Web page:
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Inflation slows to 0.3%, the slowest annual rate since 1999

BUSINESSDESK: New Zealand consumer prices rose less than expected in the second quarter for the slowest annual pace since December 1999, as cheaper telecommunication prices offset the rising cost of electricity and rentals.

The consumer price index increased 0.3% in the three months ended June 30, according to Statistics New Zealand, slower than the 0.5% pace forecast by a Reuters survey of economists and unchanged from the first quarter.

The annual pace of inflation was 1%, slower than the 1.1% forecast and at the bottom of the Reserve Bank's target band of 1% to 3%.

Today's figures mean the Reserve Bank won't have to worry about any inflationary pressures creeping in from the rebuild in Canterbury, allowing governor Alan Bollard to keep the official cash rate lower for longer.

The kiwi dollar fell to 79.62 US cents after the numbers from 79.74 cents immediately beforehand. Two-year interest rate swaps fell 0.9 basis points to 2.59%.

Earlier this week, traders were betting he will cut the official cash rate in the next 12 months, based on the Overnight Interest Swap curve, which shows 17 basis points of cuts priced in, according to Reuters data.

They are seeing a chance that the central bank stands ready to act to stimulate growth should Europe's sovereign debt woes escalate and spread to the rest of the world.

“Subdued inflation will be the theme for a while longer,” Westpac Banking economist Michael Gordon said in a note before the release.

“Cost pressures generated by the Christchurch rebuild will become a more significant factor over time, although the weak starting point for inflation means that the RBNZ will be in no hurry to start pre-emptively leaning against these pressures.”

The communication group showed the biggest quarterly drop in consumer prices, falling 2.5%. That was led by a 3.8% decline in the price of telecommunication equipment and a 2.5% fall in the price of services. The price of audio-visual and computing equipment fell 3.2% in the quarter.

"This reflected increased data caps for broadband plans and better-value cellphone services," Statistics NZ said in its report.

On an annual basis, communication group prices were down 9.5%, led by a 28% fall in the price of telecommunication equipment.

Higher electricity prices and rents pushed up the housing and household utilities group, which rose 1% in the quarter. Electricity prices rose 4.5% and were "influenced by widespread electricity tariff increases".

Petrol prices was up 0.4% to the highest recorded level. Still, prices fell late in May and continued to decline through June. Petrol prices rose at an annual 0.2% pace.

"If petrol prices remained at their end-of-June level throughout the September quarter, this would shave 0.4 of a percentage point off the September quarter CPI movement," Statistics NZ said.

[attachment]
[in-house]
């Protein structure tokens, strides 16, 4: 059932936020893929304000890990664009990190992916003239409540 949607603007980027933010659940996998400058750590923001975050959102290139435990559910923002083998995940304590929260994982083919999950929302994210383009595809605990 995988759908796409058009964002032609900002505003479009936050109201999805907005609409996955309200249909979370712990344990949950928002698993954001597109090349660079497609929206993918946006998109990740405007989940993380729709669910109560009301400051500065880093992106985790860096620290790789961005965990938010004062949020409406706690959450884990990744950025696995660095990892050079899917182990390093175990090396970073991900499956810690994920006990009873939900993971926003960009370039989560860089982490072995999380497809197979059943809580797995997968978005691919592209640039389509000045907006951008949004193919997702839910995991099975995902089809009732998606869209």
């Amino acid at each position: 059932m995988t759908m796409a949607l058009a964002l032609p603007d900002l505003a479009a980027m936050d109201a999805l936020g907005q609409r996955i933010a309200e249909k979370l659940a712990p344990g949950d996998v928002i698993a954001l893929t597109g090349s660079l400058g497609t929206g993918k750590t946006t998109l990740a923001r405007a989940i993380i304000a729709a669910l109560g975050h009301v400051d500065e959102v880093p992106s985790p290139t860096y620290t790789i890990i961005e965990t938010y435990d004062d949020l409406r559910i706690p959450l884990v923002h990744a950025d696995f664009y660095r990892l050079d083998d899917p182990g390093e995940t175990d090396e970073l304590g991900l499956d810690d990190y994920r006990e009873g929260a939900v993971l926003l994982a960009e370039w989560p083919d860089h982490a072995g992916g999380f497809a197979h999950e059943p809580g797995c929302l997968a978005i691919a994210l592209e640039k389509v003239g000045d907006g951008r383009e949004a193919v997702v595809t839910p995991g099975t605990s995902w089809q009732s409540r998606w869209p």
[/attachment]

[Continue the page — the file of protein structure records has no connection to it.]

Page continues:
Non-tradable inflation slowed to quarterly pace of 0.5% and was 2.4% on an annual basis.

Tradable inflation, which covers items that are open to foreign competition, accelerated to a quarterly pace of 0.1% after shrinking 0.4% in the first three months of the year.

Annual tradable consumer prices shrank 1.1% from the same quarter a year earlier. 

Comments and questions
11

Who believes the official inflation figures? Everything has sky rocketed since Xmas. Power, rates, rents and house prices to name just a few things.
I cannot recall a time recently when prices have gone up so much.
Incomes are virtually stagnant.
Tell ordinary people in the street that the rate of the cost of living is at the lowest since 1999. They would laugh in your face.
Huge numbers of people cannot afford to buy a basic house and struggle to pay the high cost of rent in Auckland.

The problem is that the authorities/RBNZ do not know what causes inflation, so it is self evident they are unable to measure it, or control it.

Surely it is fundamental, and not to much to ask, that someone who wishes to hunt down or measure pigs, should at the very least know what a pig looks like? No?

You misunderstand what the CPI statistics are saying. It is not the lowest cost of living since 1999, it is the lowest rate of increase in the cost of living since 1999.
I agree with you that the experience on the street tells an entirely different story to the official statistics.

"..... several high(er) cost consumer items are excluded from the calculation of inflation rates"

And why are they excluded?

House prices, peoples largest cost, are exempt

CPI data seems wrong with personal experience out there.

Two ex-colleagues have agreed to take pay cuts over the last 18 months because their employers are struggling to remain viable. With an uncertain job-market my friends feel they have no choice.

Even at 0% inflation many of NZ's workers are going backwards.

Go to www.stats.govt.nz for details on how the CPI is calculated. For example there are 690 goods and services in the CPI basket, across 11 different sectors. It's an interesting read.

Are we heading towards a deflationary climate?

Here's the link to the CPI definition:

http://www2.stats.govt.nz/domino/external/omni/omni.nsf/outputs/Consumers+Price+Index#Design

It's also obvious that while the CPI's basket of goods may go up by 1%, your basket of goods may go up or down by a lot more. In fact, the lower people's incomes, the larger part of their income will go in untradables. In other words, when you're broke, you're not buying many of these cheap LED TVs, international airfares and high-data broadband plans!